The name of a mutual friend came up...a guy I had had a huge crush on in college. So I did what any normal woman would do...I Facebook-stalked him. To clarify, I no longer have any feelings for this guy, so it's not like I was looking to rekindle something (trust me, there was nothing there to rekindle. He only saw me as a younger sister, which was a big bummer for me at the time.) To my young, wide-eyed, college-age eyes he was the epitome of everything I thought I wanted in a future husband. He was charming, outgoing, a scholar, tall, handsome, and when he smiled...*sigh* my whole world stopped turning. I had followed him around like a puppy even though he was a few years older and we didn't share a single class. I was in love with his persona and I was crushed that he never even gave me a second glance.

But now, more than 10 years later, seeing him in his Facebook photos, he just seemed kind of normal to me. He's gained a few pounds (haven't we all?), he has a normal job, he's married, and he likes sports and food just like any other guy. I couldn't figure out why I had been so smitten over him at one time.

Then I looked over at my wedding pictures, remembering one of the happiest days of my life and knowing that I was more in love than ever with my groom. I couldn't now imagine my life with anyone else. No one can make me laugh as hard, or take care of me as well, or believe in me the way my husband can.

Thirteen years ago, I thought I knew what I wanted in a husband. But the Lord in all his wisdom hid me away from the eyes of any guy for a while. I had no flowers, no romantic dates, and no one to dote on for a long time. I had been so disappointed. I wondered what was wrong with me and how I could change it. I had no idea that someone more wonderful was waiting for me.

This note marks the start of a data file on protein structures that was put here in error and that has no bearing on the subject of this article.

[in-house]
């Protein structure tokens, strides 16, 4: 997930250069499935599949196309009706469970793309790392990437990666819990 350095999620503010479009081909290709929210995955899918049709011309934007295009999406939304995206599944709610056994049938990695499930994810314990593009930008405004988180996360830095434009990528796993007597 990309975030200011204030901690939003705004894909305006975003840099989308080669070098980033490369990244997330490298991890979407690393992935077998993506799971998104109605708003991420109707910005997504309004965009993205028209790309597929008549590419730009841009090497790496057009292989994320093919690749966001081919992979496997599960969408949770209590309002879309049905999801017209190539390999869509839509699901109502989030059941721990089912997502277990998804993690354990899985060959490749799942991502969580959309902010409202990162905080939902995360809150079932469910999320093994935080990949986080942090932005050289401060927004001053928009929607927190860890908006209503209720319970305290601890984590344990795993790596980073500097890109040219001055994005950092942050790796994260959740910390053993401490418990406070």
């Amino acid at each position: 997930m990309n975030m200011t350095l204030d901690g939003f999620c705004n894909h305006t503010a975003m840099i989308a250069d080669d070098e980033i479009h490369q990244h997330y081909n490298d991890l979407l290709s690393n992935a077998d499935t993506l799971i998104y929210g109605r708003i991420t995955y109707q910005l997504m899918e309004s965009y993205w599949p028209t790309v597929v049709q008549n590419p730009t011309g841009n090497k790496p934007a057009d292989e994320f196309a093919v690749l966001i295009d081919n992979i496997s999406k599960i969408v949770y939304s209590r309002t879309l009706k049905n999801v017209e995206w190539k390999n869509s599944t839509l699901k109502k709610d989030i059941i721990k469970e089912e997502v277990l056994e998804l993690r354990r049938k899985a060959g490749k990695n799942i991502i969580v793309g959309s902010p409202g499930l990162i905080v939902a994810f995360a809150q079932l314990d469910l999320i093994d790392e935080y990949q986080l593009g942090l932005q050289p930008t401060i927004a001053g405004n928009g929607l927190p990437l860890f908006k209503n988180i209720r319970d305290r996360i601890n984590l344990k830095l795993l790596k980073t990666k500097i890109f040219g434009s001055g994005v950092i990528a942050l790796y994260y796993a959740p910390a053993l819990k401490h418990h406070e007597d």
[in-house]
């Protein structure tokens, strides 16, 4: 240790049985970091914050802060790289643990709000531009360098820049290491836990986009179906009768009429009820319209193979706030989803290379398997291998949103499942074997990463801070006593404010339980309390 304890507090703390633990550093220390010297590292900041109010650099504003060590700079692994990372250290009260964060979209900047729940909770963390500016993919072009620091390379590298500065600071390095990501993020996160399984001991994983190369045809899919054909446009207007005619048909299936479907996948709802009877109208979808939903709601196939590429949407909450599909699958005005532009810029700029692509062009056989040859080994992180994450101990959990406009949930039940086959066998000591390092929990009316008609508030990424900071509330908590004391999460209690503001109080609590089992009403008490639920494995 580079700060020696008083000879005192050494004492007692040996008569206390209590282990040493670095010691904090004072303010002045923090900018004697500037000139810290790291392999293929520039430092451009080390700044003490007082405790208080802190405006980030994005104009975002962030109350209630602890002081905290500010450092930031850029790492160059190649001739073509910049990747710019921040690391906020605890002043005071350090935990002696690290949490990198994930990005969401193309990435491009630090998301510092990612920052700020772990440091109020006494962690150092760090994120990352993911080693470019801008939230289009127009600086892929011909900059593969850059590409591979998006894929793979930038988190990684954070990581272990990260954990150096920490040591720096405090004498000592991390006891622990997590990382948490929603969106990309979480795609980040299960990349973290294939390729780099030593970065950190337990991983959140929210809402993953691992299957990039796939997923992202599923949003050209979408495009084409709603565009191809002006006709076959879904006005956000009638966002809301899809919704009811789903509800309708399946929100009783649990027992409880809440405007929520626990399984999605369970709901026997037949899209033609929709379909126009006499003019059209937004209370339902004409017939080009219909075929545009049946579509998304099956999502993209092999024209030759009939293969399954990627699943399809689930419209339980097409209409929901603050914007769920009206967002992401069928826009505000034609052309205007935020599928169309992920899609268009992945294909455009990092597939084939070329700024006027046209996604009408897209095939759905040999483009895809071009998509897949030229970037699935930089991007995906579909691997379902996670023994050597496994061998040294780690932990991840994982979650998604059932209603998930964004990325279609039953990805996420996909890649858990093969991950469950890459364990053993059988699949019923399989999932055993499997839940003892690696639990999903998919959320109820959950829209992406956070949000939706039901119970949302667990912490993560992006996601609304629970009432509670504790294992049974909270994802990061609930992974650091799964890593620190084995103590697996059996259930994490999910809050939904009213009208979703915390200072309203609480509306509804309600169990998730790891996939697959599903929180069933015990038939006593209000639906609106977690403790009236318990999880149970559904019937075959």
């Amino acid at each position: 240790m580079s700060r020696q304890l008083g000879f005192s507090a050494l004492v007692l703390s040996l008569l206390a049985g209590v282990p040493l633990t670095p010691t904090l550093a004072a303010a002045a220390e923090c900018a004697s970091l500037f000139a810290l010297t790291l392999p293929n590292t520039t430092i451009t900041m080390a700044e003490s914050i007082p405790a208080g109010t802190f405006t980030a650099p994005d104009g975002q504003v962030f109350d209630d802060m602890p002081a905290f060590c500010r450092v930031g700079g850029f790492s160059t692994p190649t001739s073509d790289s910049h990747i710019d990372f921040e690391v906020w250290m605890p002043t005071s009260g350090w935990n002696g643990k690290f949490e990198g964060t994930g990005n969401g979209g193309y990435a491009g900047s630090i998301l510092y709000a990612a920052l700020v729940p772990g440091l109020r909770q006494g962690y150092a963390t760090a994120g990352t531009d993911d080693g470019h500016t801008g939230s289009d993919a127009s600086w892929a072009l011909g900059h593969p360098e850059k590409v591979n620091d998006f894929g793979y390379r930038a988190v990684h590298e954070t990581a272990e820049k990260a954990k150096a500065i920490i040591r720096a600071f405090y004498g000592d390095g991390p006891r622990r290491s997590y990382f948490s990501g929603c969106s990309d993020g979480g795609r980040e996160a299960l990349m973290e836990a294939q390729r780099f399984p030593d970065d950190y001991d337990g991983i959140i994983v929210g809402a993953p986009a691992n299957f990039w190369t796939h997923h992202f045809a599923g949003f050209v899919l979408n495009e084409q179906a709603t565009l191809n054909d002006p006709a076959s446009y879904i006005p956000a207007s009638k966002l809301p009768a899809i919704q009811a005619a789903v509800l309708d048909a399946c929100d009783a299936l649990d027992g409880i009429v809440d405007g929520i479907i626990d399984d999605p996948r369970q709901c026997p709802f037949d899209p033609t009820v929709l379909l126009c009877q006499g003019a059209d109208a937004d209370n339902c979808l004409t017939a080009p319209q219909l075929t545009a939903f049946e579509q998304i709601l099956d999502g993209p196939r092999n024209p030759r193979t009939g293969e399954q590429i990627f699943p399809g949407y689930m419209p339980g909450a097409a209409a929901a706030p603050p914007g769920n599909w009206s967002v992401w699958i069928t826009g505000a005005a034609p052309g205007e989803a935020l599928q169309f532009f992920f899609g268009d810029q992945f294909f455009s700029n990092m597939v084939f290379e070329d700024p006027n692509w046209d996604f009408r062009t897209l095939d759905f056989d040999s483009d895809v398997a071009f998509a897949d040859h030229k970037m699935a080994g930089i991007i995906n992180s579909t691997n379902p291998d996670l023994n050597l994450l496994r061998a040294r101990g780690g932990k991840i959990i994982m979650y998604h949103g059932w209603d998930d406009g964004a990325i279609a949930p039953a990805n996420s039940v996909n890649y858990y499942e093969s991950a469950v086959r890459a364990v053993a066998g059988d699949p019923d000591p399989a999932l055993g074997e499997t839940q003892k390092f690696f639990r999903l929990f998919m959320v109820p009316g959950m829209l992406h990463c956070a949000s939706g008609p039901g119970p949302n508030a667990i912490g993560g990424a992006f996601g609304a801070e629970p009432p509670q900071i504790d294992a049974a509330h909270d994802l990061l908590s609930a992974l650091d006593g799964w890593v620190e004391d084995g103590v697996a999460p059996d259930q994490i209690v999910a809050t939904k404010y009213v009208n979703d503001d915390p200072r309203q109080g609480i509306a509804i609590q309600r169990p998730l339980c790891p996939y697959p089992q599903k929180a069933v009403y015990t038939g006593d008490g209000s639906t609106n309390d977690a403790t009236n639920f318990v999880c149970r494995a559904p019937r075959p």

I am so glad now that all my crushes and even my relationships didn't work out. I'm glad that all those guys went on to marry other women or fulfill other dreams. My life with Mr. Facebook could have been everything I ever wanted, but I find that now I have everything I didn't know I wanted. And that has made for a far richer story and has made me a far better person.

Friday, November 18, 2016

Here in This Moment

This past week I was cleaning out my inbox of seven years' worth of emails. A lot accumulates in that span of time. I realized that all the problems and worries I had thought were so insurmountable had been handled...every single one. All those bills I had to pay, calls I had to make, opinions that I had held so stubbornly to...none of them mattered anymore. All the relationships and conversations I had lost sleep over--I had forgotten about all of them. People had come and gone from my life, some had passed away into eternity.  I'm saddened at how much has changed in seven years. I wonder how life would have been different if I hadn't worried so much about everything.